In 2012, when the High Park Fire tore through a northern Colorado forest replete with dead trees left in the wake of a mountain pine beetle infestation, blame for the fire’s spread across 87,000 acres was often placed primarily on the beetles. The High Park Fire, which killed one person and destroyed 259 homes, and the attention to the beetles in its wake were part of the impetus for a new University of Colorado study showing that bark beetle infestations and the dead trees they leave behind have almost no effect on the amount of land burned in U.S. wildfires each year. A forest full of dead trees killed by the mountain pine beetle in the West. More than 4 million acres across the region have been affected by bark beetles since 1996. Credit: Tim Wilson/flickr Instead, the biggest factors influencing wildfire spread in the West are drought, possibly influenced by climate change, higher temperatures, and topography. That’s according to the study, which was published in the Proceedings of the National Academy of Sciences. Climate change is expected to increase the frequency and scale of wildfires as temperatures warm in the coming decades. On average, wildfires burn more than twice the acreage they did 40 years ago, while the annual number of wildfires over 1,000 acres has doubled from 50 during an average year in the 1970s to more than 100 each year since 2002, Climate Central research shows. At the same time, the U.S. Forest Service estimates that more than 4 million acres of forests in the West have been hit by bark beetle outbreaks since 1996, themselves by-products of climate change and drought. “There is pretty convincing evidence that in our subalpine forests across the West, drought is driving when we’re having wildfire,” the study’s lead author, University of Colorado-Boulder postdoctoral researcher Sarah Hart, said. By superimposing maps of public lands showing both wildfire activity and forests infested with mountain pine beetles, Hart’s team studied the land area affected by both during years of recent high fire activity in the 11 Western states. The researchers found that drought was the most significant factor driving the area of land that burned in wildfires during those years. Though bark beetle infestation and fire activity in Western forests both independently increased as temperates rose, Hart's team said its research shows that the annual land area burned has not increased in direct response to the bark beetle infestation. Previous research has shown that stands of dead trees killed by bark beetles can have an effect on wildfire behavior, but that effect depends on the severity of “fire weather,” and the level of the bark beetle outbreak, but may have little connection to the actual land area burned in a wildfire. Fire weather is the warm, dry, windy conditions that usually prompt the National Weather Service to issue a red flag warning. During extreme fire weather in the West, vegetation is likely dry enough to fuel explosive burning regardless whether pine beetles have killed the trees in the path of the fire, according to the study. The work by Hart’s team builds upon other research published in the past decade showing that bark beetle outbreaks, which may be caused in part by drought, have little effect on wildfire activity in the West. Part of the 2012 High Park Fire burn area in Larimer County, Colo., an area of subalpine forest that had been infested by the mountain pine beetle. Credit: USDA/flicker Jeffrey Hicke, an associate professor of geography at the University of Idaho who co-authored previous research showing little connection between bark beetle infestations and wildfire, said the new study did not directly analyze the role of climate change in wildfire or discuss how beetles affect specific fire behavior. “In my opinion, this study did not address whether a beetle-affected stand has a higher probability of burning compared to a live stand,” Hicke said via email. “What the study did show is that beetle outbreaks are not a big effect on area burned, and that suggest that other factors are more important (vegetation type/quantity, topography, climate weather), which isn’t surprising.” It can be difficult for scientists to tease out recent effects of climate change on wildfire because forest management practices have changed in different ways across the West in recent decades, he said. However, scientists have a good understanding of the impact climate change can have on fuel moistures, length of burning season, and other factors affecting how forests burn, so continued climate change is expected to increase the land area burned in catastrophic wildfire, Hicke said. “There is an incredibly strong consensus amongst many forest ecologists that it’s really drought driven by climate change events that is the key driving factor for these fire events,” Colorado State University wildlife ecologist Barry Noon, who was a co-author of a 2012 study showing higher temperatures are driving both wildfires and the spread of bark beetles, said. The new study is consistent with much of the previous research pointing to drought as the driving force behind catastrophic wildfire. “When we have warm and dry conditions, fuels dry out enough that we have widespread fire regardless that we have mountain pine beetle-kill in the forest,” Hart said.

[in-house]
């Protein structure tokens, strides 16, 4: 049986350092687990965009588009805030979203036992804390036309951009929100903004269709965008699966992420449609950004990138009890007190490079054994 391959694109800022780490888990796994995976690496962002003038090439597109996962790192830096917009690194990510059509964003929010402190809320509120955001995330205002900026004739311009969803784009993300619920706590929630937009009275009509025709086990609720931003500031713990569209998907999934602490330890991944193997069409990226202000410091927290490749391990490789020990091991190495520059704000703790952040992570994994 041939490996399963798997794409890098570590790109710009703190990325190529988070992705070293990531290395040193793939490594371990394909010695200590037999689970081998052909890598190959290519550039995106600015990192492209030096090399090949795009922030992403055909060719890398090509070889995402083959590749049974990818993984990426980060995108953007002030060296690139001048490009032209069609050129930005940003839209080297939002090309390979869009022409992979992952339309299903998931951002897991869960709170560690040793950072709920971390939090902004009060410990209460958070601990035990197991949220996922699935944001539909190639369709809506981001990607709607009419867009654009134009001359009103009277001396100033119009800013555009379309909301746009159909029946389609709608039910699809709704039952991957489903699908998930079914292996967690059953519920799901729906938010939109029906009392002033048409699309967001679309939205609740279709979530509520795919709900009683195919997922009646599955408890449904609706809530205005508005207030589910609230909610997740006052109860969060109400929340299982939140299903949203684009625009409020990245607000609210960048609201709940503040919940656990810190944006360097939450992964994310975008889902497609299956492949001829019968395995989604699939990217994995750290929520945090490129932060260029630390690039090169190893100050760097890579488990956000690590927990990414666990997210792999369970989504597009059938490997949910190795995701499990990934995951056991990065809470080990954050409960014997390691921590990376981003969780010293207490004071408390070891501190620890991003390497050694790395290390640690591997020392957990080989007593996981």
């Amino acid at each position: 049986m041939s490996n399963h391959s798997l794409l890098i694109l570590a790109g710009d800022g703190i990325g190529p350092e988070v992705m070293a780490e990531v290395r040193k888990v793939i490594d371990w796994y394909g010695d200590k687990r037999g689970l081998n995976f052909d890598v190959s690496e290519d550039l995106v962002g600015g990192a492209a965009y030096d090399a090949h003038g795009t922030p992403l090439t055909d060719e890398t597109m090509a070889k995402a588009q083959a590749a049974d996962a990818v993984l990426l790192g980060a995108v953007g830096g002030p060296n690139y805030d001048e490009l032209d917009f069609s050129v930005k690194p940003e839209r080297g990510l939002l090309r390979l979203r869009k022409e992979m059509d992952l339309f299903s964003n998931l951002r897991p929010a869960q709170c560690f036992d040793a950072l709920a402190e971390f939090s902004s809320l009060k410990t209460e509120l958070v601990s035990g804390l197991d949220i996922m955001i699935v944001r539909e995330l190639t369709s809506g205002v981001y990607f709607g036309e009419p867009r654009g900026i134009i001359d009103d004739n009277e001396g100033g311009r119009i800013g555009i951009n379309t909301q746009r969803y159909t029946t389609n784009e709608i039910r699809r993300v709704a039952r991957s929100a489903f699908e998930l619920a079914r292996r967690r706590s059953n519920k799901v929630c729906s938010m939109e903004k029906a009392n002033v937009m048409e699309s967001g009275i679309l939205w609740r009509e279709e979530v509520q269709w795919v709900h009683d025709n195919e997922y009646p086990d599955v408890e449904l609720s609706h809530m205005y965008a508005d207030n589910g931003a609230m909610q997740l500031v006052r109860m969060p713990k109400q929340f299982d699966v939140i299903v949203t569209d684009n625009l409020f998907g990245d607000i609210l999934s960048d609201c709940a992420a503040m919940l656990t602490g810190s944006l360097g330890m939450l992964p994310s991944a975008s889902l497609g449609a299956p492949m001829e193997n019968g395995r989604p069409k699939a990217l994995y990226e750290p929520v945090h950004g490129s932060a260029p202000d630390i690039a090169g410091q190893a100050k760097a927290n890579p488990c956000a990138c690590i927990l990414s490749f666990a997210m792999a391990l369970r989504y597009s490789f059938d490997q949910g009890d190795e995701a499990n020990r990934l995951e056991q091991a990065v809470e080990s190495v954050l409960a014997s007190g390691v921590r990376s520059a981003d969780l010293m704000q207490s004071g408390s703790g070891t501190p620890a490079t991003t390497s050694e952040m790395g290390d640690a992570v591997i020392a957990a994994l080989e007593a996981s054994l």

•  Flood alerts issued in Kashmir as rivers cross danger mark 03/30/2015 12:58 PM